Security News

3 Security Trends to Consider in the New Year

As we approach the end of 2023 and look toward the next year (and beyond), it’s important to harness the power of data – not from individual anecdotes, but from on-the-ground security leaders that are living the experiences and challenges that we at HiveWatch hope to solve. 

That’s why when the Security Magazine 2023 Security Benchmark Report came out last week, we dove in and pulled some key insights that align with what we’ve been hearing from partners, customers, and key stakeholders in their conversations across industries. 

Here, we discuss what the industry should be considering as we ring in a new year:

Security has to have the business in mind

When security leaders were asked what their biggest concerns and issues were, amongst the top listed was “business continuity and business resilience,” while the same leaders listed “aligning security with the business” as the second in a list of 15 roles that security owns. 

The takeaway? 

Security impacts the business in a big way (and it’s growing). But until security can speak to shareholder earnings and elevate the conversation around the “duty of care,” corporate security will continue to be seen as a red line item. We’ve heard security leaders say, “Security leaders need to be business people with a security hat.” In essence, each decision and strategic vision for security needs to be directly tied to business objectives. Doing so will give security a seat at the table and allow these leaders to be involved in critical decisions. 

Budgets might be staying the same (or even shrinking)

While the last two years showed that budgets grew, there was a notable difference in security leaders who reported that budgets would stay the same: from 8% in 2022 to 26% in 2023. That means security leaders will have to contend with not only a higher-than-normal inflation rate, but rising operating costs that won’t be offset by increasing budgets. 

The takeaway?

Security leaders are going to have to do more, with less. This means harnessing the power of incoming data from existing security systems and being able to scale without ripping and replacing expensive security systems. The way to do that is to take a three pronged approach, which we outlined in a recent article, “Doing More with Less: 3 Considerations to Make to Optimize Your Security Programs”:

  • Start with an assessment: You can’t begin to optimize your security program without knowing what you have (this means technology, data, risk, and budget analysis). 
  • Involve stakeholders: Look at the data from other departments and how security data might be leveraged across the organization. The result could be a shared budget and resources to get more from the existing data you already have (and security has a lot of it). 
  • Incorporate technology: If you identify missing data or data that needs refining, it’s a good thing to invest in technology that can maximize the information coming in. Doing more with less might mean investments that reduce other parts of the budget – such as field resources and outside guarding.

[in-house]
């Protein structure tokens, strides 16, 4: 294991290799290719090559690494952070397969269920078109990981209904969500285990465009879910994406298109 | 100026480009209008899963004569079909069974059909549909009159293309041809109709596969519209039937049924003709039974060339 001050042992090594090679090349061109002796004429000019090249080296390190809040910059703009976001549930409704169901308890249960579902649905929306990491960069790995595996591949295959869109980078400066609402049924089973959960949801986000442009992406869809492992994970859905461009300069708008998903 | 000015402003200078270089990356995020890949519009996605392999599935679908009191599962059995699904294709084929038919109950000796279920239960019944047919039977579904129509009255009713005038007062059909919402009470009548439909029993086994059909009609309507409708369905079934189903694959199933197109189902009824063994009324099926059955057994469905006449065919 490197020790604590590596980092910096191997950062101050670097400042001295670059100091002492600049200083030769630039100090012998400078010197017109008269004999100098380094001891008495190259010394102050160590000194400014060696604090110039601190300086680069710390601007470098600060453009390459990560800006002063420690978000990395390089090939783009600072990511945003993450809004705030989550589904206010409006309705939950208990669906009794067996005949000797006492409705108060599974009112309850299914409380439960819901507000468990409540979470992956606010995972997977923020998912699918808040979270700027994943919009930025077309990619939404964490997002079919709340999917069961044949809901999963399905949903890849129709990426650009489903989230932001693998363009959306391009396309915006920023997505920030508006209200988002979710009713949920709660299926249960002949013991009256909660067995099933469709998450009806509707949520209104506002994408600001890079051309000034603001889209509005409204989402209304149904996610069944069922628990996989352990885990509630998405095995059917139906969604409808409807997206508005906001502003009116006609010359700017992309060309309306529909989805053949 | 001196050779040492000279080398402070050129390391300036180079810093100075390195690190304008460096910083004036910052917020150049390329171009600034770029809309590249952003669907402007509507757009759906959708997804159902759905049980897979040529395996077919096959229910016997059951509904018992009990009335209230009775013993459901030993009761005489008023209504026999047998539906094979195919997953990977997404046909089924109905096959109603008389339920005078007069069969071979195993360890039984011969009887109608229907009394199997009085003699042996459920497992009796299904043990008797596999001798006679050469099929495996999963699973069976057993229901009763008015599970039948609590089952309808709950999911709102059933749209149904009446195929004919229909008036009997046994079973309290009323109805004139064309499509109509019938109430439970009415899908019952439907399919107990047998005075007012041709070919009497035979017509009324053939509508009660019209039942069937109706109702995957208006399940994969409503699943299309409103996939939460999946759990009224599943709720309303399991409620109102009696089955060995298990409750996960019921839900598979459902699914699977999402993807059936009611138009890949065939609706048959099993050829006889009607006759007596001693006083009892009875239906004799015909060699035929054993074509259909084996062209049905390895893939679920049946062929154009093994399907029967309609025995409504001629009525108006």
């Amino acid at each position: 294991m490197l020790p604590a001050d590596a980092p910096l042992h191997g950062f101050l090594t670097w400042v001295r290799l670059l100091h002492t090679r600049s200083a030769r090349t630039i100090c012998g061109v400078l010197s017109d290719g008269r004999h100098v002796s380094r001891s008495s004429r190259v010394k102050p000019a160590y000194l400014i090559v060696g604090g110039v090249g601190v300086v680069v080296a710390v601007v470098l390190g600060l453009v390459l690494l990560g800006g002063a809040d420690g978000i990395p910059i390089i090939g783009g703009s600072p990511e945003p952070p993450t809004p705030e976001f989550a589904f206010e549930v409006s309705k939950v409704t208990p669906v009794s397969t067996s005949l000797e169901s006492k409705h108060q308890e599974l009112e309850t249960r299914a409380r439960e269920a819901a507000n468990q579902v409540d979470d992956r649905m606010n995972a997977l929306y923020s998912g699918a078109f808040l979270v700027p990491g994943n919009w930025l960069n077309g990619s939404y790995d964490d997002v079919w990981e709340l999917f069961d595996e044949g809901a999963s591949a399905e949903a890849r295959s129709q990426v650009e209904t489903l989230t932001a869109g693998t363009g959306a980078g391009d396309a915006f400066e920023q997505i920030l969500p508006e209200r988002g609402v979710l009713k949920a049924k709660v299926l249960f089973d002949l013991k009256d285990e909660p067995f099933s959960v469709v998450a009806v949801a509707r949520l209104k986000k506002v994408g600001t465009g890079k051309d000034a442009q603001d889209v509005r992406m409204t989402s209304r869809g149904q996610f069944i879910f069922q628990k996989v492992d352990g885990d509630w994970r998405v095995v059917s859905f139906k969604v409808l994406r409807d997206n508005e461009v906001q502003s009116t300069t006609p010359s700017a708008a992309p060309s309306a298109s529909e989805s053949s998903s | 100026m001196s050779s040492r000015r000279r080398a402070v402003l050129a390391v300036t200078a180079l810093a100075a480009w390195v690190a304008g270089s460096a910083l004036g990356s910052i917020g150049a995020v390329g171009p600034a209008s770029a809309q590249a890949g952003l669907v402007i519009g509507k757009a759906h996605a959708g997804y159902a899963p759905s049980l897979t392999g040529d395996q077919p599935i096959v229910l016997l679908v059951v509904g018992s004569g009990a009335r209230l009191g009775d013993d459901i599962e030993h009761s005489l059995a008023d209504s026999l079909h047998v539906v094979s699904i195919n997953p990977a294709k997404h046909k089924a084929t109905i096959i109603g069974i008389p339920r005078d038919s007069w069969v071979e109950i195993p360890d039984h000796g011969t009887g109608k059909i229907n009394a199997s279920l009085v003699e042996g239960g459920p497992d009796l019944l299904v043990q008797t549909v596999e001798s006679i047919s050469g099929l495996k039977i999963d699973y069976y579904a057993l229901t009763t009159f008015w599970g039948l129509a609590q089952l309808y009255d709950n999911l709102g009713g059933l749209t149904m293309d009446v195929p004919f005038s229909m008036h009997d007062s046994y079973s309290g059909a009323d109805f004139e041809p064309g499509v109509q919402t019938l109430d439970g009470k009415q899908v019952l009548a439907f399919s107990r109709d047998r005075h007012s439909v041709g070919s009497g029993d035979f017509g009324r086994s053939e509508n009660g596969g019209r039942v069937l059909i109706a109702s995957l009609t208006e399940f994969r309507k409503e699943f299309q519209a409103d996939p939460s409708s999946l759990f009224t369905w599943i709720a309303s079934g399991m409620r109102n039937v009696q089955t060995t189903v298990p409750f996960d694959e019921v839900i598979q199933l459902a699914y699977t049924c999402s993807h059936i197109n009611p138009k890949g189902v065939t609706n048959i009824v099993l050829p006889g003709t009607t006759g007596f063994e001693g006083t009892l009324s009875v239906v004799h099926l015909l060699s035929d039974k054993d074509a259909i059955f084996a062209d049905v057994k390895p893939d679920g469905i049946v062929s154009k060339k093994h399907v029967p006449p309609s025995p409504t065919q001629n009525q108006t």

Disparate systems abound

The vast majority of security leaders report having access control (97%), video management systems (97%), and ID/badging (95%) in addition to naming intrusion detection, mass notification, two-way radios, visitor management, intercom/communications, perimeter security, travel security monitoring, and facility risk monitoring as actively in use across their facilities. And with 67% reporting that they have a security operations center (SOC) in use, that’s a lot of systems and point solutions to manage for operators and analysts. 

The takeaway?

As we talk to end users on a regular basis and learn more about the challenges they face, we see a theme around the sheer amount of incoming data that needs to be collected, analyzed, and acted upon to properly protect people, the brand, and assets. With the number of false alarms that these point solutions create and the amount of time and resources dedicated to managing them, this may mean a significant amount of manpower and guard resources that can have a very high price tag. 

Each of these disparate systems serve a purpose to better protect the environment in which they’re deployed, but improper setup or configuration can plague security teams with an inordinate amount of alarms that might cause key incidents from being identified and resolved. And no organization can afford to deal with the fallout from failed security protocols. The costs are too high.

Whether you're looking to bring disparate systems together, streamline response, or discover new efficiencies across your security program, HiveWatch can help. Learn more about the HiveWatch® GSOC Operating System here or schedule a demo with our team.


Jenna Hardie
Jenna Hardie

Jenna Hardie is senior manager, content and PR, for HiveWatch, a physical security software company reimagining how organizations keep their people and assets safe. Hardie has worked in the physical security, cybersecurity, and high-tech space for the last nine years, driving brand awareness, media relations, marketing, and communications initiatives.


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